SQL SERVER – Indexed View always Use Index on Table

This blog post is written in response to T-SQL Tuesday hosted by Shankar Reddy.

I have been recently writing about Views and their Limitations. While writing this article series, I got inspired to write about SQL Server Quiz Questions. You can view the Quiz Question posted over here.

In SQL Server 2005, a single table can have maximum 249 non clustered indexes and 1 clustered index. In SQL Server 2008, a single table can have maximum 999 non clustered indexes and 1 clustered index. It is widely believed that a table can have only 1 clustered index, and this belief is true. I have some questions for all of you. Let us assume that I am creating view from the table itself and then create a clustered index on it. In my view, I am selecting the complete table itself.

USE tempdb
GO
-- Create sample Table
CREATE TABLE mySampleTable(ID1 INT, ID2 INT, SomeData VARCHAR(100))
INSERT INTO mySampleTable(ID1,ID2,SomeData)
SELECT TOP 1000 ROW_NUMBER()OVER (ORDER BY o1.name),
ROW_NUMBER()OVER (ORDER BY o1.name DESC),
o1.name
FROM sys.all_objects o1
CROSS JOIN sys.all_objects o2
GO
-- Create Index on Table
CREATE UNIQUE CLUSTERED INDEX [IX_SampleView] ON mySampleTable
(
ID1 ASC
)
GO
-- Create sample View
CREATE VIEW SampleView
WITH SCHEMABINDING
AS
SELECT
ID1,ID2,SomeData
FROM dbo.mySampleTable
GO
-- Create Index on View
CREATE UNIQUE CLUSTERED INDEX [IX_ViewSample] ON [dbo].[SampleView]
(
ID2 ASC
)
GO
-- Enable Execution Plan using CTRL + M
SELECT ID1,ID2,SomeData
FROM mySampleTable
GO
SELECT ID1,ID2,SomeData
FROM SampleView
GO
-- Clean up
DROP VIEW SampleView
DROP TABLE mySampleTable
GO

Now run the following script and answer these questions:

Q1. Does the table use an index created on itself?
Q2. Does the view use an index created on itself?
Q3. Do both the queries use the same index? If yes, why? If no, why not?

The answers are very clear.

The answers are very clear.

A1: Yes
A2: No
A3: Read the rest of the blog! or visit BeyondRelationa.com (where you can win iPAD as well).

Usually, the assumption is that Index on table will use Index on table and Index on view will be used by view. However, that is the misconception. It does not happen this way. In fact, if you notice the image, you will find the both of them (table and view) use both the index created on the table. The index created on the view is not used. The reason for the same as listed in BOL.

The cost of using the indexed view may exceed the cost of getting the data from the base tables, or the query is so simple that a query against the base tables is fast and easy to find. This often happens when the indexed view is defined on small tables. You can use the NOEXPAND hint if you want to force the query processor to use the indexed view. This may require you to rewrite your query if you don’t initially reference the view explicitly. You can get the actual cost of the query with NOEXPAND and compare it to the actual cost of the query plan that doesn’t reference the view. If they are close, this may give you the confidence that the decision of whether or not to use the indexed view doesn’t matter.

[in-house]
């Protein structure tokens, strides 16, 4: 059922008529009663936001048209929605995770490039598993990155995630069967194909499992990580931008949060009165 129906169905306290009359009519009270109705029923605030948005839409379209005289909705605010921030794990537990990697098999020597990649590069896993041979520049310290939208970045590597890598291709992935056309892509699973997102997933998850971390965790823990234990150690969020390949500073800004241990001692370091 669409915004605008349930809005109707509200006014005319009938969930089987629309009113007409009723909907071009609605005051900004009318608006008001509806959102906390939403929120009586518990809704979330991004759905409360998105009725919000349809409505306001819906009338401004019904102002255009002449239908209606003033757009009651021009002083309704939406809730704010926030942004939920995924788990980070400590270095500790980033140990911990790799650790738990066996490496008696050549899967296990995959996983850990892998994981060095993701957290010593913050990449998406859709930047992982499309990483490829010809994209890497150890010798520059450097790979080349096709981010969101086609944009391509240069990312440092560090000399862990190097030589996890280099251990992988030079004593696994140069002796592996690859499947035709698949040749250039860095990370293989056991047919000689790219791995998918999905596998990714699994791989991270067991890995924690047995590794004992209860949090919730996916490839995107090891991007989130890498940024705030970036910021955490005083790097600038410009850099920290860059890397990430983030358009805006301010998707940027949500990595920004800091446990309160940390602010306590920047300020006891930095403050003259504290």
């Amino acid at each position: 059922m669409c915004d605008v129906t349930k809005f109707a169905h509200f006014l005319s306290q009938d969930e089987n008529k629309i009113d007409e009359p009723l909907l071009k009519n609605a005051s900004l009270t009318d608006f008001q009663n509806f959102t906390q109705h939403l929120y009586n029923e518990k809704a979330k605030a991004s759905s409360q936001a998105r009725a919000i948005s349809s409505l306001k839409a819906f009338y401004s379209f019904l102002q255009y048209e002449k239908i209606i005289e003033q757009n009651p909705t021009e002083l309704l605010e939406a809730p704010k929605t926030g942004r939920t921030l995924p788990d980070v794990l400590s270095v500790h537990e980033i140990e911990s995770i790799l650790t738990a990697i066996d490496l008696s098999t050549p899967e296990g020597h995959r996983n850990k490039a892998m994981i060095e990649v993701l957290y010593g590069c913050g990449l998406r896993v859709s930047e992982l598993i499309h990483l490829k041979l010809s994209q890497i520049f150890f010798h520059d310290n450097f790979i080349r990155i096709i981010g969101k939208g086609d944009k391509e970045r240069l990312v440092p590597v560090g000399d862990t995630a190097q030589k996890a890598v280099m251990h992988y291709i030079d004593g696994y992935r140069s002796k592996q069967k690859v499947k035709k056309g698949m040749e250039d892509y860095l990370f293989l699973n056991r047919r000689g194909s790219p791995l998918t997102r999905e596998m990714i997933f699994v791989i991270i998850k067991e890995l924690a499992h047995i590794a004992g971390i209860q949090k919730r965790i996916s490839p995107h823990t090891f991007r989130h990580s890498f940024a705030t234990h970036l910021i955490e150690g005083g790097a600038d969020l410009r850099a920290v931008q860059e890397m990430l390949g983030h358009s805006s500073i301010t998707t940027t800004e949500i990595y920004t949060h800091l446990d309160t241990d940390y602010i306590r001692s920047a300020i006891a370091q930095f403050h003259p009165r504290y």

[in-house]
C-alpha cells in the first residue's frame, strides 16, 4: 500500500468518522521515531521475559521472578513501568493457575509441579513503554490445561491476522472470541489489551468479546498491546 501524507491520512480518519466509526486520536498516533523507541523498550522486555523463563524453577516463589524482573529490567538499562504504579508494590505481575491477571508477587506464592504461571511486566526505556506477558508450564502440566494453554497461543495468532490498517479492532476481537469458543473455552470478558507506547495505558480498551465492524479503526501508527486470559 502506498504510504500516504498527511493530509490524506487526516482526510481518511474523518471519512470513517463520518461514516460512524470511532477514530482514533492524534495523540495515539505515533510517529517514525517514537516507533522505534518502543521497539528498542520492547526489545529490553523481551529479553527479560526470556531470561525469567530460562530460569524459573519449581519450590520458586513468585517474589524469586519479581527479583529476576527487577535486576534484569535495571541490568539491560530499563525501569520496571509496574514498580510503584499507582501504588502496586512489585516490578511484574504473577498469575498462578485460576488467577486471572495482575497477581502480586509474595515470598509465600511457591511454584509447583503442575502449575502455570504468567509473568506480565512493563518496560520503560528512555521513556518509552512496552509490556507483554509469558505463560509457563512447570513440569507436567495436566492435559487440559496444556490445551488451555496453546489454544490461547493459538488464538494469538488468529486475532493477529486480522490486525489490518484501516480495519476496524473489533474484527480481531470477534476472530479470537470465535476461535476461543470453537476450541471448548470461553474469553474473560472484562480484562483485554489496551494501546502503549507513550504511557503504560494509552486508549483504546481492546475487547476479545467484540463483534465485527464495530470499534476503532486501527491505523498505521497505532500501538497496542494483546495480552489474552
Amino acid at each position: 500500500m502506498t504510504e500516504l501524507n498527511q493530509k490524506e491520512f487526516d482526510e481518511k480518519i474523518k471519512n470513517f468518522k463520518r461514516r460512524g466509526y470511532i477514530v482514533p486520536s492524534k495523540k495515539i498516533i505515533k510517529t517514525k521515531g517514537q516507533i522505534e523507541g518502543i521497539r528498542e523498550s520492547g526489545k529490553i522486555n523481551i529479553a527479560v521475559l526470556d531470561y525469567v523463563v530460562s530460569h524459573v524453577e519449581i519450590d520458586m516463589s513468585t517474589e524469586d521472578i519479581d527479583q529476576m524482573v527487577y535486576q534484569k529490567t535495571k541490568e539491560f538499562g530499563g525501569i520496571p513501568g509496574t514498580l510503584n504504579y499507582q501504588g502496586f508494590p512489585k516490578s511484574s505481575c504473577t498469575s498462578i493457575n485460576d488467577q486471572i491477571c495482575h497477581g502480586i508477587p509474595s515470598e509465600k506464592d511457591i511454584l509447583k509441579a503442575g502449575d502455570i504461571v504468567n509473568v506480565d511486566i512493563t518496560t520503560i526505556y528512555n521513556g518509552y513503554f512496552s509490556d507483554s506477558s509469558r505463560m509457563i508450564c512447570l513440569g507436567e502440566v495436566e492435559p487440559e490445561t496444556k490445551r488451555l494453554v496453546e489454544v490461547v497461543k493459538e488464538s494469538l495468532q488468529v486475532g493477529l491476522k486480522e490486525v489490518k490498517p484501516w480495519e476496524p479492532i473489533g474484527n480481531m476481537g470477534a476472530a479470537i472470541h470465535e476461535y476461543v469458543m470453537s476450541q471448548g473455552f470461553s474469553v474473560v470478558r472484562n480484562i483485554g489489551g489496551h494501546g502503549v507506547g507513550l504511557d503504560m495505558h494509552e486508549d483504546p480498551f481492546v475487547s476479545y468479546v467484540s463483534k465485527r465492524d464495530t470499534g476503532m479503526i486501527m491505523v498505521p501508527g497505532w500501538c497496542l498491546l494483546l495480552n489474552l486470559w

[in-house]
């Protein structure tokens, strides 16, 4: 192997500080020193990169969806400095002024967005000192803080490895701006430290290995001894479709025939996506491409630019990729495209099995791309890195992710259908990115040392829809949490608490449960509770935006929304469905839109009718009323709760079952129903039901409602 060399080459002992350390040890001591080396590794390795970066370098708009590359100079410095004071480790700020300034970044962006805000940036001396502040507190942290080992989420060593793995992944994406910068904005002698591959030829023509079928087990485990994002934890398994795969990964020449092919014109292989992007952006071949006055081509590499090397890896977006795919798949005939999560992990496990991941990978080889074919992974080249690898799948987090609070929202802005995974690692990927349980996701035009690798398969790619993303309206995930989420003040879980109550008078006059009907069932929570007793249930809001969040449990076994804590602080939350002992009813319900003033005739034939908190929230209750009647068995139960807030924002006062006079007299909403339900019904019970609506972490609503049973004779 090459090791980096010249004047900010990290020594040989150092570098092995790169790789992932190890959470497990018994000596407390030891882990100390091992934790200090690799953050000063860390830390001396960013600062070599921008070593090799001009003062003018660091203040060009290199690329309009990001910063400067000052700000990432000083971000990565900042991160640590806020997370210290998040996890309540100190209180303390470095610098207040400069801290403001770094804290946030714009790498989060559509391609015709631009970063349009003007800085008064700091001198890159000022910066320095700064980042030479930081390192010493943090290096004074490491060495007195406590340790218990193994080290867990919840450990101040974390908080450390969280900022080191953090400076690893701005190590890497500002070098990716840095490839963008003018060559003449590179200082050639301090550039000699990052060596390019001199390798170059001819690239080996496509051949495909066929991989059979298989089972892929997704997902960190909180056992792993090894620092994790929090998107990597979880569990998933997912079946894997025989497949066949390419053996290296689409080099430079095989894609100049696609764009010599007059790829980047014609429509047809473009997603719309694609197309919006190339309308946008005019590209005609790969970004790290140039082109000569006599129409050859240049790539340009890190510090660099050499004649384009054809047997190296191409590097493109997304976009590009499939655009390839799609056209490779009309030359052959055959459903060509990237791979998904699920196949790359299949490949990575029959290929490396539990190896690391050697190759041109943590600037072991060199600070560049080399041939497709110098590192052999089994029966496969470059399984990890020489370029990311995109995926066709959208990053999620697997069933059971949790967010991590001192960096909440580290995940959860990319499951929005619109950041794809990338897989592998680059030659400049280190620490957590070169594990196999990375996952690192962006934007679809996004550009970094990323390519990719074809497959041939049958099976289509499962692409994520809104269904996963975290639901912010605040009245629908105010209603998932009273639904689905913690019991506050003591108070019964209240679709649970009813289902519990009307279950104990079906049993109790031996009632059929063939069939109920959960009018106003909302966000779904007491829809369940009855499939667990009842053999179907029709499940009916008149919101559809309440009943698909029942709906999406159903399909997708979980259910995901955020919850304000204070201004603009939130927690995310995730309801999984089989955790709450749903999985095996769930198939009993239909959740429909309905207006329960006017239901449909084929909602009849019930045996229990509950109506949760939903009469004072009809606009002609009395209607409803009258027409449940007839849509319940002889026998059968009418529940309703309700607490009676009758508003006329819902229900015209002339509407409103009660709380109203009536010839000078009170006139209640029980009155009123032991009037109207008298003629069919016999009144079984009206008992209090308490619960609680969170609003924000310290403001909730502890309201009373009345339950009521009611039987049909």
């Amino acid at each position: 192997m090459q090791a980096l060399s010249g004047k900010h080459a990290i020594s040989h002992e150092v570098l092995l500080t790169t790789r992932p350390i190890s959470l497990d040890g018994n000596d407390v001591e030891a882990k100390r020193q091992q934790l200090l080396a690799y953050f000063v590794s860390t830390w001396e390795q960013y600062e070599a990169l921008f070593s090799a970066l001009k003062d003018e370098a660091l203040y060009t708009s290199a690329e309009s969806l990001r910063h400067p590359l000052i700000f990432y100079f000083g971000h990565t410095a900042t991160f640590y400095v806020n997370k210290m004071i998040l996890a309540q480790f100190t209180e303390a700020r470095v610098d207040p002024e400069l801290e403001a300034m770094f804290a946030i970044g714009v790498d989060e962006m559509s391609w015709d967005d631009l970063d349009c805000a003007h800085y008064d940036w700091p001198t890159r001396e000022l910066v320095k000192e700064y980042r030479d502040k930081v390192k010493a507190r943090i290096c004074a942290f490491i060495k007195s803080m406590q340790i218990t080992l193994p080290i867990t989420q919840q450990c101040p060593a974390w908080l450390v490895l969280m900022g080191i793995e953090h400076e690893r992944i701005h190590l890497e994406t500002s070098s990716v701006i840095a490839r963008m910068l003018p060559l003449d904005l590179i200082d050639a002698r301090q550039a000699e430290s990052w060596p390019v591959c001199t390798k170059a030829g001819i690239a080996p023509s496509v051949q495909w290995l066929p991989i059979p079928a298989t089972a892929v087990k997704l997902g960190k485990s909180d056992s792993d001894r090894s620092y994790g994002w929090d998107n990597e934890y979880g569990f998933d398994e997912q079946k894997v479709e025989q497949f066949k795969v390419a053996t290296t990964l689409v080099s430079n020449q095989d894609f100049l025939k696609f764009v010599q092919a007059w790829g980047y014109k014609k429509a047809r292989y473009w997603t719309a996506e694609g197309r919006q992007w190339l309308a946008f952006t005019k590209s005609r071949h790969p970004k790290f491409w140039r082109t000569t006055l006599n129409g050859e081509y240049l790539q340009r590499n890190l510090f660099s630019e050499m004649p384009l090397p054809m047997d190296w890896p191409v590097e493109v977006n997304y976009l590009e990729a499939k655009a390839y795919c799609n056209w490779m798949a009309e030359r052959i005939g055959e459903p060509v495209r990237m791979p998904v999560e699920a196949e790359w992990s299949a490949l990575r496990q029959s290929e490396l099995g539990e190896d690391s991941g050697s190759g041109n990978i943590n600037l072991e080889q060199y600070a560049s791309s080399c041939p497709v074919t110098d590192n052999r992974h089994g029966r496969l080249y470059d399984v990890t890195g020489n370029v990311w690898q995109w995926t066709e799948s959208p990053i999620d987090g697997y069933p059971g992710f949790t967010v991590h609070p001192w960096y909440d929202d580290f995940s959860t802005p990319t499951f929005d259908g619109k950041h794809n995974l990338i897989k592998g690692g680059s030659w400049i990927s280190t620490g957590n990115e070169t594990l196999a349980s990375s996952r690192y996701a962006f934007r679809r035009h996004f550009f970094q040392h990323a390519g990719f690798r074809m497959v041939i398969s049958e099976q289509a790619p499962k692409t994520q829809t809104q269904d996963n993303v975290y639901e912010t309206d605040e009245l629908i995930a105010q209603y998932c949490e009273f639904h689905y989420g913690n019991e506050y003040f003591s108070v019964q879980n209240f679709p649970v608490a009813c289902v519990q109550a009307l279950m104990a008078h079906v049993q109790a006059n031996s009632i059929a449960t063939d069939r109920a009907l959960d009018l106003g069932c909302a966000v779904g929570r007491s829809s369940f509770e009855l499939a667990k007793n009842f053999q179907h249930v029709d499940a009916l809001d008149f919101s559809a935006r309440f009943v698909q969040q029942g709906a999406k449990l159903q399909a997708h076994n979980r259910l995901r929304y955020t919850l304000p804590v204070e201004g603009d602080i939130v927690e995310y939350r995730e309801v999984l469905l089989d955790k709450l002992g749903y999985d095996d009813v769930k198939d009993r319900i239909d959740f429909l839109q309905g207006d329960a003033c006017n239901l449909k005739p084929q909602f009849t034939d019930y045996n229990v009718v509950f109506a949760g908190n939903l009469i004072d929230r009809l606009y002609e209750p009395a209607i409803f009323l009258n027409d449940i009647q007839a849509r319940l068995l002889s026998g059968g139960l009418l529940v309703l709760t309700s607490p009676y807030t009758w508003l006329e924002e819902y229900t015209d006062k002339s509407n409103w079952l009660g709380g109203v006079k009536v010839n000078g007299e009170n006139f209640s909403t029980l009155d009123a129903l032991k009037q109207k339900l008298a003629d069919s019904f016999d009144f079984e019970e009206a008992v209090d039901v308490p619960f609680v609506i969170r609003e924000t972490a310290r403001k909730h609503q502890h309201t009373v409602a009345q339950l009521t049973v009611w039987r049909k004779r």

Various answers to this question are given over here.

Reference: Pinal Dave (http://blog.SQLAuthority.com)

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SQL SERVER – SQL Quiz – The View, The Table and The Clustered Index Confusion

My very good friend, Jacob Sebastian, is running a month-long SQL Quiz Series where the best-of-the-best experts from around the globe would be the quiz masters. They will ask one question every day, and users are expected to answer them correctly. The winning prizes include cool gadgets like iPAD, Kindle and many more.

I am one of the quiz masters, and my question is published here: The View, The Table and The Clustered Index Confusion. I have asked there three questions. However, the real important question is:

Bonus Question: Does this mean that my table has two effective clustered indexes now?

The best answer to this question will be featured on this blog with due credit. If you have not answered the question yet, here is a hint for you:

In the SQL Server 2008 enterprise version, there is an additional feature where the Index View somehow started to become very helpful to parents object (table enclosed in the View).

However, the question can be answered evaluated in any version of SQL Server. The winner will be judged by the version number and answer. I have carefully picked the question so those who have different versions will have different answers.

What’s your answer then?

If you are interested in reading more about Views here is my quick blog post which discusses my recent articles on limitations of the views.

Reference: Pinal Dave (http://blog.SQLAuthority.com)

SQLAuthority News – Monthly Roundup of SQLAuthority Blog Posts

Since I started the monthly round up of the blog post, I have received many positive feedback. I plan to continue doing this month refresher every month now. This rounds ups are my mirror and informs me what I have been doing whole month. Here is quick look at the last month.

The month started very interesting with my daughter’s birthday SQLAuthority News – Fathers and Daughters. As this was very first birthday it was very special for me. I had great time enjoying with her quality time and it was all fun. I am an MVP and I am one proud one. I think MVP demonstrates community dedication and extreme passionate for community, I explained my understanding in the article SQLAuthority News – What is an MVP? – How to become an MVP?.

There was very interesting conversation on the subject of Soft-Delete SQL SERVER – Soft Delete – IsDelete Column – Your Opinion and really think community participated very well on the subject. I am also involved in training very unique fast track data ware house course and I have made few notes over here SQL SERVER – Few Notes on Fast Track Data Warehouse.

Not everything was as great as I expected during the whole month, I was really abused by Indian Airlines Spicejet I finally wrote about their harassment over SQLAuthority News – Spicejet Complaint – Update – No Outcome.If you want to read complete story, you can read my earlier article on the same subject SQLAuthority News – Spicejet Complain – Do Not Fly with Spicejet.